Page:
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The Story Book of Science by  Jean Henri Fabre

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The Story Book of Science
by Jean Henri Fabre
The wonders of plant and animal life told with rare literary charm by Uncle Paul in conversations with three children. Besides such stories as the ants' subterranean city, the spider's suspension bridge, and the caterpillars' processing, he unlocks the mystery behind thunder and lightning, clouds and rain, the year and its seasons, and volcanoes and earthquakes.  Ages 9-12
432 pages $14.95   






HE story of the gunner," Jules remarked, "ended very differently from what one expected at the beginning. Just when one thinks the two travelers are done for, it turns out nothing more serious is in question than the roasting of two fowls. A shiver of fear seizes you when the man climbs the ladder with the cutlass between his teeth; the next minute you are laughing. That is a very amusing story; but it has turned us aside from the earthquakes. You have not told us yet the cause of these terrible movements of the ground."

"If that interests you," replied his uncle, "let us talk about it a little. I will tell you first that the farther you descend into the earth, the hotter it becomes. Excavations made by man for obtaining various minerals give us valuable information on this subject. The deeper they go, the hotter it is. For every thirty meters of depth there is an increase of one degree in temperature."

"I don't know very well what a degree is," said Jules.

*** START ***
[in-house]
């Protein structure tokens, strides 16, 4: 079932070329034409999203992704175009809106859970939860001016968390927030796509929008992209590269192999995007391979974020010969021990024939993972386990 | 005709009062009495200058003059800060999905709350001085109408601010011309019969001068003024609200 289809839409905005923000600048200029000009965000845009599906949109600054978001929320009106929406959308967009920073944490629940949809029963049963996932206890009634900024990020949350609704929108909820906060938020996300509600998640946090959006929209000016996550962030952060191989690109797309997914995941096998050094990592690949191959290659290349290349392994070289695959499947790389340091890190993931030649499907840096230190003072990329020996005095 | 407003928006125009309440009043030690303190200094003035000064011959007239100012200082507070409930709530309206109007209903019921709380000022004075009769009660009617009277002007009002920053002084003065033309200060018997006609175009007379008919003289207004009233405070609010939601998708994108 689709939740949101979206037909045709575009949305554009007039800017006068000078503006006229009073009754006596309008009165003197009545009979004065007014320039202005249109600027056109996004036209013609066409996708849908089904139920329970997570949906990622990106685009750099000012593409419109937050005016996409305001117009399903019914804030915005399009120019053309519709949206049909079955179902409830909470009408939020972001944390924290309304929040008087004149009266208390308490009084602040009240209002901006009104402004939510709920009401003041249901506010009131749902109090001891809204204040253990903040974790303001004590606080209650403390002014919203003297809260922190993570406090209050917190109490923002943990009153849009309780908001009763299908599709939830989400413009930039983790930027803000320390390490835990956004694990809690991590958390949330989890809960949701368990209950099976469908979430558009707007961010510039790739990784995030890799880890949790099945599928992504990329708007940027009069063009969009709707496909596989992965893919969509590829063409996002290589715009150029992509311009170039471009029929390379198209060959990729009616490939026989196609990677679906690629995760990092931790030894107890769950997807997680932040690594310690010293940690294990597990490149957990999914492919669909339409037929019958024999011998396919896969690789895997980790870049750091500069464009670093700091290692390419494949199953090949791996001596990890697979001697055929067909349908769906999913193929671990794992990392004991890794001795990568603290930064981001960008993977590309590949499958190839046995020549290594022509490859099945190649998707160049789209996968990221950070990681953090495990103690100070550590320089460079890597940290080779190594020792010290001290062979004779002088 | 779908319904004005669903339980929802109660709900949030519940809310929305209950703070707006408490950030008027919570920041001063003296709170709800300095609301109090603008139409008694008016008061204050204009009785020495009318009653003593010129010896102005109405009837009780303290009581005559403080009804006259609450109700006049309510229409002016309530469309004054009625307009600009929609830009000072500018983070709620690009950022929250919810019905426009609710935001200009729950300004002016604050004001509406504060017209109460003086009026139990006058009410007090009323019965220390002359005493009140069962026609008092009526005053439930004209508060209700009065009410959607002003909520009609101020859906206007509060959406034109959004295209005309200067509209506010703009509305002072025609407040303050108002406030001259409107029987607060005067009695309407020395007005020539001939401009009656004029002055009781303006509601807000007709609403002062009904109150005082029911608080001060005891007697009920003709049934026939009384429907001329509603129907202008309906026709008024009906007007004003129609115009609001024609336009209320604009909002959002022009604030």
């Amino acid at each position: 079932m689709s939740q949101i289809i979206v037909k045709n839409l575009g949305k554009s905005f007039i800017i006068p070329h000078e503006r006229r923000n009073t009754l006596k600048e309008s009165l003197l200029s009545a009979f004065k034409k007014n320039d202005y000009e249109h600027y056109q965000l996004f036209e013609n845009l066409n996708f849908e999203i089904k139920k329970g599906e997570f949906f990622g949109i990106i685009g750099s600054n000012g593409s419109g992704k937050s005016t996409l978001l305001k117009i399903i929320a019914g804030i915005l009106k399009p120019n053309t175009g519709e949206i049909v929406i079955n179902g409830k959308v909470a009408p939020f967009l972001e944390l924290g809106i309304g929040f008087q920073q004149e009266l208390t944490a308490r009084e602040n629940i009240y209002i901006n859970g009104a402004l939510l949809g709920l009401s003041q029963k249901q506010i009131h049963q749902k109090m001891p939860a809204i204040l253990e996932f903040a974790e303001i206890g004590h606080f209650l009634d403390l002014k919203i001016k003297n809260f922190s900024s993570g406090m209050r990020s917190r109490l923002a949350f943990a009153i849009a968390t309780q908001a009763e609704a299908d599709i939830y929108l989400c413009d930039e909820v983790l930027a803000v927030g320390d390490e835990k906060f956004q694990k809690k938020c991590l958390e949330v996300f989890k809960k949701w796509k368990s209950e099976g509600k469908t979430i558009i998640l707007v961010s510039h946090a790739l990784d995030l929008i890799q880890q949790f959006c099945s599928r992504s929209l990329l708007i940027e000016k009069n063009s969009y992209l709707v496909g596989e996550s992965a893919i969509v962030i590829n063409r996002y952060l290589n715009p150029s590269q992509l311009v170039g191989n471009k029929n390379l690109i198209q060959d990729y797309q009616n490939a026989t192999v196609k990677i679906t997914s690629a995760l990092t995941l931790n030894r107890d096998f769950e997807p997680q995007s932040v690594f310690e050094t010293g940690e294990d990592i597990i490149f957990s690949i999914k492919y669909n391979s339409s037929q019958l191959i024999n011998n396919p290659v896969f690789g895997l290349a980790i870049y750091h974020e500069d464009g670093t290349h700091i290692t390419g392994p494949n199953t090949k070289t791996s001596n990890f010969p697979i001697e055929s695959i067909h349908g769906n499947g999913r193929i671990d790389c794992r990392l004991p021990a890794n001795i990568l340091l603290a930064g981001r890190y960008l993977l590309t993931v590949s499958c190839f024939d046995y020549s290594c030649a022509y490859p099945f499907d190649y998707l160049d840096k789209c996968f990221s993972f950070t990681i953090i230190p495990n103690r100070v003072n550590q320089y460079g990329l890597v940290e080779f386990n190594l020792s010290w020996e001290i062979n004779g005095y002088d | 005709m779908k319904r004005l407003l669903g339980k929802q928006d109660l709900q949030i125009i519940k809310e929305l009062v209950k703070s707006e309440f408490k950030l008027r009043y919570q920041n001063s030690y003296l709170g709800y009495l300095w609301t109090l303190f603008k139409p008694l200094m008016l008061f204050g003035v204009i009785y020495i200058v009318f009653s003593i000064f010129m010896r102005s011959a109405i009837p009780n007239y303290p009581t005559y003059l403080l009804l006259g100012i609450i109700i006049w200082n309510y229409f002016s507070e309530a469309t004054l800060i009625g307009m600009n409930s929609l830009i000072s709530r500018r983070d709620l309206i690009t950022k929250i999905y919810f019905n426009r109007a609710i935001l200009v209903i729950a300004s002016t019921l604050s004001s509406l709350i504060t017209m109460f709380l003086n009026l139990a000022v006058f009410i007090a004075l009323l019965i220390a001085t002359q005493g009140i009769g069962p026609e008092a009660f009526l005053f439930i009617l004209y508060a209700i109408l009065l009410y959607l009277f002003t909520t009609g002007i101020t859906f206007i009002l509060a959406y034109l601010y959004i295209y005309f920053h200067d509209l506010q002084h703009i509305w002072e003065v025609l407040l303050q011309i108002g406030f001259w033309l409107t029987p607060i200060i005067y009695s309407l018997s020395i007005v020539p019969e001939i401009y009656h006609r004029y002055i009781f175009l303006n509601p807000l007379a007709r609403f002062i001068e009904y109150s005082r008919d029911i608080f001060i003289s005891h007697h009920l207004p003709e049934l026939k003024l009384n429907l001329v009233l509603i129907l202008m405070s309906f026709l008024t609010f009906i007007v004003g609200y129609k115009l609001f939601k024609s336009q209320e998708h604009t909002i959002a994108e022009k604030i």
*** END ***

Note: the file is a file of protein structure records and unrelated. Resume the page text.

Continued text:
"And I don't know anything about it," confessed Emile.

"Let us begin with that; if not, it would be impossible for you to understand. In my room you [335] have seen, on a little wooden board, a glass rod pierced by a very fine canal and ending at the bottom in a little bulb. In the bulb is a red liquid, which ascends or descends in the canal of the tube according to whether it is warmer or colder. That is called a thermometer. In freezing water the red liquid goes down to a point in the tube called zero; in boiling water it goes up to a point marked 100. The distance between these two points is divided into one hundred equal parts called degrees."

"Why degrees?" asked Emile.

"By that it is meant that these divisions have a certain resemblance to the degrees or steps of a flight of stairs, or the rounds of a ladder. The red liquid goes up or down from division to division just as we mount or descend a flight of stairs step by step. If it grows warmer, the red liquid moves and little by little climbs the steps; if colder, it goes down the ladder. Thus the heat can be estimated according to the step or degree where the liquid stops.

"It is freezing when the liquid goes down to zero; the heat is that of boiling water when it goes up to division 100. The intermediate steps or degrees indicate, evidently, other states of heat, greater when the degree is higher up on the ladder.

"The degree of heat of any body, as indicated by the thermometer, is called its temperature. Thus we say the temperature of freezing water is zero, that of boiling water one hundred degrees."

[336] "One morning," said Emile, "when you sent me to get something from your room, I put my hand on the little bulb of the thermometer. The red liquid began to go up, little by little."

"It was the warmth of your hand that made it go up."

"I wanted to see how high the liquid would go, but I had not patience to wait till the end."

"I will tell you. At last the thermometer would have marked at most 38 degrees, which is the temperature of the human body."

"And in the very hot days of summer what degree does the thermometer mark?" asked Jules.

"In our region the greatest heat of summer is from 25 to 35 degrees."

"And in the hottest countries of the world?" Claire inquired.

"In the hottest countries, Senegal, for example, the temperature rises to 45 and 50 degrees. It is twice as hot as our summer."

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